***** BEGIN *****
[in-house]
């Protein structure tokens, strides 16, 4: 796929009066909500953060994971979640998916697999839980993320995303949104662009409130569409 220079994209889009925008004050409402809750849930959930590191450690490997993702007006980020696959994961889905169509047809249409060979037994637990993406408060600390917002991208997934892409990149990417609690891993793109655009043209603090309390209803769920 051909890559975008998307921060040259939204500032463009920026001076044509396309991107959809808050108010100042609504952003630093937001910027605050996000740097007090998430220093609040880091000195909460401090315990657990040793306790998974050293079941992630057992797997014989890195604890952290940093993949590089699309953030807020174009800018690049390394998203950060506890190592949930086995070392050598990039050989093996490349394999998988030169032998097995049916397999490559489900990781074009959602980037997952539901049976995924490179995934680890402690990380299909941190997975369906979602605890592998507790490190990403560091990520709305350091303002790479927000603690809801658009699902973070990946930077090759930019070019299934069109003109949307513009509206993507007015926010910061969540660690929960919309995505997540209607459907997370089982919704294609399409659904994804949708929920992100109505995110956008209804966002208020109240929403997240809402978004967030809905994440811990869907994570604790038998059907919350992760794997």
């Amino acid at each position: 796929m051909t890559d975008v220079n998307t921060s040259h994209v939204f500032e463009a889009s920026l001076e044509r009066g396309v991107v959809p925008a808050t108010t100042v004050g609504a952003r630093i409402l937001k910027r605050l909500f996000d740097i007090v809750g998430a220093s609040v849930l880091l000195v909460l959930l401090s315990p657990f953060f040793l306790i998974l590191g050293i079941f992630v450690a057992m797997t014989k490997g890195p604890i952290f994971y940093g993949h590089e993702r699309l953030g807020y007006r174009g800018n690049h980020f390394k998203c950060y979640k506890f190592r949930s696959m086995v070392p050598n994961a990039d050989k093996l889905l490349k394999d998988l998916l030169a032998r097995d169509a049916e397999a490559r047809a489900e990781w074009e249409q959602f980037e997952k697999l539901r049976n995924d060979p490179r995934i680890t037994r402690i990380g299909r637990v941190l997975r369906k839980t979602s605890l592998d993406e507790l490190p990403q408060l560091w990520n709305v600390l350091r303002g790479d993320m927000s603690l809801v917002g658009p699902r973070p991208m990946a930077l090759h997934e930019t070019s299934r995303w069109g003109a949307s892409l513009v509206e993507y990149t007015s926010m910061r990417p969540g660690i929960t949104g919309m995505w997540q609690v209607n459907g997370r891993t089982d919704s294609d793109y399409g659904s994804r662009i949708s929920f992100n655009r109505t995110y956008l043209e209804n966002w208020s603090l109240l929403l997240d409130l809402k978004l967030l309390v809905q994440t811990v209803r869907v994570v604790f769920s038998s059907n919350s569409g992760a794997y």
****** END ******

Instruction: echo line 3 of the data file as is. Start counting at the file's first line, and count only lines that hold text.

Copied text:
């Amino acid at each position: 796929m051909t890559d975008v220079n998307t921060s040259h994209v939204f500032e463009a889009s920026l001076e044509r009066g396309v991107v959809p925008a808050t108010t100042v004050g609504a952003r630093i409402l937001k910027r605050l909500f996000d740097i007090v809750g998430a220093s609040v849930l880091l000195v909460l959930l401090s315990p657990f953060f040793l306790i998974l590191g050293i079941f992630v450690a057992m797997t014989k490997g890195p604890i952290f994971y940093g993949h590089e993702r699309l953030g807020y007006r174009g800018n690049h980020f390394k998203c950060y979640k506890f190592r949930s696959m086995v070392p050598n994961a990039d050989k093996l889905l490349k394999d998988l998916l030169a032998r097995d169509a049916e397999a490559r047809a489900e990781w074009e249409q959602f980037e997952k697999l539901r049976n995924d060979p490179r995934i680890t037994r402690i990380g299909r637990v941190l997975r369906k839980t979602s605890l592998d993406e507790l490190p990403q408060l560091w990520n709305v600390l350091r303002g790479d993320m927000s603690l809801v917002g658009p699902r973070p991208m990946a930077l090759h997934e930019t070019s299934r995303w069109g003109a949307s892409l513009v509206e993507y990149t007015s926010m910061r990417p969540g660690i929960t949104g919309m995505w997540q609690v209607n459907g997370r891993t089982d919704s294609d793109y399409g659904s994804r662009i949708s929920f992100n655009r109505t995110y956008l043209e209804n966002w208020s603090l109240l929403l997240d409130l809402k978004l967030l309390v809905q994440t811990v209803r869907v994570v604790f769920s038998s059907n919350s569409g992760a794997y």